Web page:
Like other Australian carriers, Virgin Australia’s flight operations have been severely limited over the past year. Photo: Getty Images

71,000 tickets sold in 24 hours

Within the span of a full day, Virgin Australia sold enough tickets to completely fill over 400 of its Boeing 737-800s (which have 176 seats each). The hottest tickets were for subsidized routes, for which the airline halved its standard prices.

Swept up in the momentum and also experiencing large jumps in ticket purchases were other ‘full-price’ routes, which included Melbourne-Perth, Perth-Sydney, and Melbourne-Sydney.

“The overwhelming response from Australians demonstrates loud and clear that they are ready to get back in the air and travel and are a positive sign for the aviation and tourism sectors as they look to recover from the impacts of COVID-19,” -Virgin Australia statement via 7News.com.au

While Virgin Australia had the record-breaking day, The Islander reports that the country’s other airlines saw spikes in web searches during the same period. Searches for “Qantas”, “Jetstar,” and “Virgin” sharply increased from around midnight Thursday and spiking again at 06:00 Australian Eastern Daylight Time.

Both Qantas and Virgin Australia will benefit from the Australian government’s stimulus package. Photo: Simon_sees via Flickr 

The Australian government’s stimulus package

Announced in early March, the government support package includes A$200 million (US$152.6 million) for Qantas and Virgin Australia. Reuters notes that this funding will support the airlines from April to October, with the intent to help maintain mothballed aircraft as well as bring planes out of storage and support wages for international flying staff.

Another major part of the scheme, and the main reason for this story, is the government subsidization of 13 routes. Subsidization has meant that eligible airlines can offer half-price tickets. The impetus for the deal was to support airlines while encouraging domestic tourism at a time when international tourism has been hard hit. According to The Guardian, the routes are as follows:

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  • Sydney: flights to the Gold Coast, Cairns, Proserpine, Hamilton Island, Maroochydore, Uluru, Alice Springs, Launceston, Broome, and Avalon.
  • Melbourne: flights to the Gold Coast, Cairns, Maroochydore, Alice Springs, Uluru, Launceston, Devonport, Burnie, Broome, and Merimbula.
  • Adelaide: flights to the Gold Coast, Maroochydore, Alice Springs, and Kangaroo Island.
  • Brisbane: flights to Alice Springs, Uluru, and Launceston.
  • Darwin: flights to Cairns and Broome.
  • Perth: flights to Alice Springs.
  • Avalon: flights to the Gold Coast

The half-price fares were made available on April 1st and will continue to be offered until the end of July.

Having recently divested itself of its widebody Boeing 777s and Airbus A330s, Virgin Australia’s fleet is now completely comprised of Boeing 737s. Photo: Aero_Icarus via Flickr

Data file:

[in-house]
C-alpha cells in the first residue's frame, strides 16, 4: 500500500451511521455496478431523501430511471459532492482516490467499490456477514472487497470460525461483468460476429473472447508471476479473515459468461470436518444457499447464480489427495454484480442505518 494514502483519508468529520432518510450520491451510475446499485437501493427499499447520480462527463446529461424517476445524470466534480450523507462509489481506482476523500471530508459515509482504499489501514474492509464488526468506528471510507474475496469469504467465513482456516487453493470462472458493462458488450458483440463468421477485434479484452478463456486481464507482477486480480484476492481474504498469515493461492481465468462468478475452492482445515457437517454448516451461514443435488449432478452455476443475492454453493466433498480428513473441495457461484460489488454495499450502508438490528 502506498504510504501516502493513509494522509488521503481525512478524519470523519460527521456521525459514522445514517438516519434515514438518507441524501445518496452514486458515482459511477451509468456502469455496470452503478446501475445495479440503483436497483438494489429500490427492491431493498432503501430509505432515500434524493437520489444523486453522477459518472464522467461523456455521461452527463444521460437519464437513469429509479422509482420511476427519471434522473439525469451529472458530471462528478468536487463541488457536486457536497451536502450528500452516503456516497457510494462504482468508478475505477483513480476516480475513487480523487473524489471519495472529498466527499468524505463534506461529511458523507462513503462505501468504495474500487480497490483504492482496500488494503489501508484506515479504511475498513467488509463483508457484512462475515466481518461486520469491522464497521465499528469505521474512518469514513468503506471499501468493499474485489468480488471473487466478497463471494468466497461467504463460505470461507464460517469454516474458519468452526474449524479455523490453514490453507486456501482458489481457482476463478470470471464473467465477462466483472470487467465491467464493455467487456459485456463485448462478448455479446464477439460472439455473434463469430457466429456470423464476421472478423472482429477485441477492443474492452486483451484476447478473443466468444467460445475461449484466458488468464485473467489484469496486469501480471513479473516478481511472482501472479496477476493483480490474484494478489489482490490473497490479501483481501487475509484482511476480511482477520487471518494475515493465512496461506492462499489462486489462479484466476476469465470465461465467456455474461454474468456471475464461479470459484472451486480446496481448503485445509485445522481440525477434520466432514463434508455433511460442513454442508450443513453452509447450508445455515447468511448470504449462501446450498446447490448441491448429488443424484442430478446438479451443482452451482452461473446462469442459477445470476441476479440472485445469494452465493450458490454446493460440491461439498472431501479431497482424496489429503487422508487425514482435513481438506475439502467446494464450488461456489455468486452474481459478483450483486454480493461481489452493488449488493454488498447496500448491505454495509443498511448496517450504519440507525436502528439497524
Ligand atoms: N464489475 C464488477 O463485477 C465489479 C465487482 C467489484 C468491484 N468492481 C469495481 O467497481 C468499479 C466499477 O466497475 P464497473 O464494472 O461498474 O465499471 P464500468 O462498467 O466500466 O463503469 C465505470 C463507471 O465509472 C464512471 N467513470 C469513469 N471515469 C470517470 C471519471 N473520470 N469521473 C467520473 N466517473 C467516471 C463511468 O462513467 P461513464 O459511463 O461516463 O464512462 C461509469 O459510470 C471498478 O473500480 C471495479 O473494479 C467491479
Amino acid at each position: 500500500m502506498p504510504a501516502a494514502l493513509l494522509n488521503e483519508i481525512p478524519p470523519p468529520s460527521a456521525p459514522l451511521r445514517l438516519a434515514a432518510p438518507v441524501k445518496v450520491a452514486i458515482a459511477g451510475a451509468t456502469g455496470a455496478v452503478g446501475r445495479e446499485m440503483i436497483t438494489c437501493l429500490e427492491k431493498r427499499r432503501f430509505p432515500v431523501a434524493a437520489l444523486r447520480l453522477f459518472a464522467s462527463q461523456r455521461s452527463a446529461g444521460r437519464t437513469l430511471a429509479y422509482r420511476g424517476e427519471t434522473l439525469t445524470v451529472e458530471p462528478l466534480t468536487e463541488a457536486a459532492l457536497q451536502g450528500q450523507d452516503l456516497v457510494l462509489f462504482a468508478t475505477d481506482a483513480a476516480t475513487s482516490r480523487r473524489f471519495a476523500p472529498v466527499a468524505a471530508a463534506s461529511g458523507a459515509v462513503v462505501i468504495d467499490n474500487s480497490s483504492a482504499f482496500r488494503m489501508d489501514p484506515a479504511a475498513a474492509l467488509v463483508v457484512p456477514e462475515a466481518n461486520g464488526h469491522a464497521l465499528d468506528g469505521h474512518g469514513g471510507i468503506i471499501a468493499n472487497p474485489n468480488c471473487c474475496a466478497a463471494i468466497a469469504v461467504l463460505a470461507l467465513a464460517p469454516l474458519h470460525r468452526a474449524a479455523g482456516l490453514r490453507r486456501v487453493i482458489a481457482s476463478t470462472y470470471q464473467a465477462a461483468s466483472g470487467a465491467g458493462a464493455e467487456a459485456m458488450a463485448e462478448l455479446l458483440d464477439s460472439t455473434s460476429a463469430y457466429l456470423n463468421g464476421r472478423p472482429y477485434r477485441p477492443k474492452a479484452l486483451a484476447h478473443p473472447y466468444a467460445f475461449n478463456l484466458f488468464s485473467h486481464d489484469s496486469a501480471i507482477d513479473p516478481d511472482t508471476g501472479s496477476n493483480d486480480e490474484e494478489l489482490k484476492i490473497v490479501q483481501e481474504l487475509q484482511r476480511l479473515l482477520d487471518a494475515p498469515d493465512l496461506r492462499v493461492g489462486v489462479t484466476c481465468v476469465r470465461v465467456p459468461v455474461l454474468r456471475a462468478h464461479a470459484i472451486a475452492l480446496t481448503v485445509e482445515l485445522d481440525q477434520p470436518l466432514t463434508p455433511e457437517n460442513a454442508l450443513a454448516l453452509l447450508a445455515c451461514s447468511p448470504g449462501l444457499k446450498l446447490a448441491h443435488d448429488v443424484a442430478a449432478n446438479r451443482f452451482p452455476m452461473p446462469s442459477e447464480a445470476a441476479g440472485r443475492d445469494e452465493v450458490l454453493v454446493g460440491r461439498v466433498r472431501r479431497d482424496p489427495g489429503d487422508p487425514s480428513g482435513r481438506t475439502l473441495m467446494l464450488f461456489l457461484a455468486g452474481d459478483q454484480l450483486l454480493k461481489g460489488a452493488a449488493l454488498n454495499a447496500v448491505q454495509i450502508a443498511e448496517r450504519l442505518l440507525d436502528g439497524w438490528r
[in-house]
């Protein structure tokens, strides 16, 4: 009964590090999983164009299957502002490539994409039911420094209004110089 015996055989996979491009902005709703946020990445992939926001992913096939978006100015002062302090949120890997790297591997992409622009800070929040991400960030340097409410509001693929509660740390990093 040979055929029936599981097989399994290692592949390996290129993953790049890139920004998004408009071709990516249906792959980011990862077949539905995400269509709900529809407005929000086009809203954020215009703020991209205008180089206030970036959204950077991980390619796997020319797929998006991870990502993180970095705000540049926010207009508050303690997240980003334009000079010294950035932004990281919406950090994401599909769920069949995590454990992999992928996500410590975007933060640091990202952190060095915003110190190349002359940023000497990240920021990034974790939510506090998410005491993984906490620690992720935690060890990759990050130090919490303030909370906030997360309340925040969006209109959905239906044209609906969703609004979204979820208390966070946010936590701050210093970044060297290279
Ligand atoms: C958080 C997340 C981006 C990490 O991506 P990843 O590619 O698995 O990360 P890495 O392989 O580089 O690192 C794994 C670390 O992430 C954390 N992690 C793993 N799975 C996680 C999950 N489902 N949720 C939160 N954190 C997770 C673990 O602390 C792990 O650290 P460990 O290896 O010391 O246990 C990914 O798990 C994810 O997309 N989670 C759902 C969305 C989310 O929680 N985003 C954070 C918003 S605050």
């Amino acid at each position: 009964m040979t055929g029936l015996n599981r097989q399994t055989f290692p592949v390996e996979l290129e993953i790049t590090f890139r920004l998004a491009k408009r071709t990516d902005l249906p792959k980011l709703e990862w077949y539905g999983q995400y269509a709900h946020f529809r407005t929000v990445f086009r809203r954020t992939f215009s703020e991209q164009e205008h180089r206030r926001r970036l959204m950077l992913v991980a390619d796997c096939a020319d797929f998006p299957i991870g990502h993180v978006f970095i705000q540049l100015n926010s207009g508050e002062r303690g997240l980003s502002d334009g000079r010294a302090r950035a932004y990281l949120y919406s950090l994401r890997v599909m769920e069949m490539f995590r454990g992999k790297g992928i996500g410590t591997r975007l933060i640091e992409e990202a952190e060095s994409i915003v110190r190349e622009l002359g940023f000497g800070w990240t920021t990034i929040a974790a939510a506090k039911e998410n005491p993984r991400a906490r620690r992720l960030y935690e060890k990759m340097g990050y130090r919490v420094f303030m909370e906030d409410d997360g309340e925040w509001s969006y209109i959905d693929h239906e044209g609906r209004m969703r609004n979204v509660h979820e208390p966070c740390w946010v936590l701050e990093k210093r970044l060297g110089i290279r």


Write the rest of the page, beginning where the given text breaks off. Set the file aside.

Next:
Hope for the best, plan for the worst

One key concern when it comes to domestic flight bookings is the ever-present risk of interstate border closures in the event of an outbreak during this global health crisis. While it’s hard to resist a good deal, it’s also wise to consider the possibility of such unwelcomed restrictions. Having flight bookings with flexible re-booking and cancelation policies will help greatly if such restrictions arise.

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Were you a lucky Australian resident who managed to secure a half-priced flight? Or did you try and miss out? Share your experience with us in the comments.

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Source: https://simpleflying.com/virgin-australia-domestic-tickets-boom/

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US Congressmen Call On DOT To Deny Norse Atlantic Airways Permits

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The Chair of the US House Committee on Transportation and Infrastructure, Peter DeFazio, and Chair of the Subcommittee on Aviation, Rick Larsen, have called on the US Department of Transportation (DOT) to deny permits for Norse Atlantic Airways to fly to the United States, citing concerns about the airline.

Boeing 787 Dreamliner Takes First Test Flight
Norse Atlantic wants to fly to the US with Boeing 787s, but it has ruffled some feathers. Photo: Getty Images

Members of Congress on Norse Atlantic Airways

Rep. DeFazio, a Democrat from Oregon, and Rep. Larsen, a Democrat from Washington State, have called on the DOT to deny Norse Atlantic Airways Operating permits on account that it is flouting labor protections.

Drawing on earlier language indicating opposition to the airline, Reps. DeFazio and Larsen have argued that, by organizing itself in a country outside of Norway, where there are strong labor laws, the airline is seeking to flout those laws.

Norwegian selling two 787s to Neos Air
Norwegian also used subsidiaries in other countries, which is a concern highlighted in the letter. Photo: Getty Images

Drawing strong comparisons with Norwegian

The two Congressmen believe the airline is doing this because one of its executives was a former executive at Norwegian, which used Irish and UK subsidiaries to operate long-haul low-cost flights between the US and Europe.

In the letter, the Congressman stated the following:

“Their long-haul low-cost business model was predicated on the use of pilots and flight attendants employed under short-term contracts and assigned to the Norwegian subsidiaries via third-party crew sourcing firms. In short, Norwegian exploited labor while enjoying the liberalized benefits of the U.S.-E.U.-Iceland-Norway open skies agreement and competing unfairly with airlines that do not subvert fair labor standards.”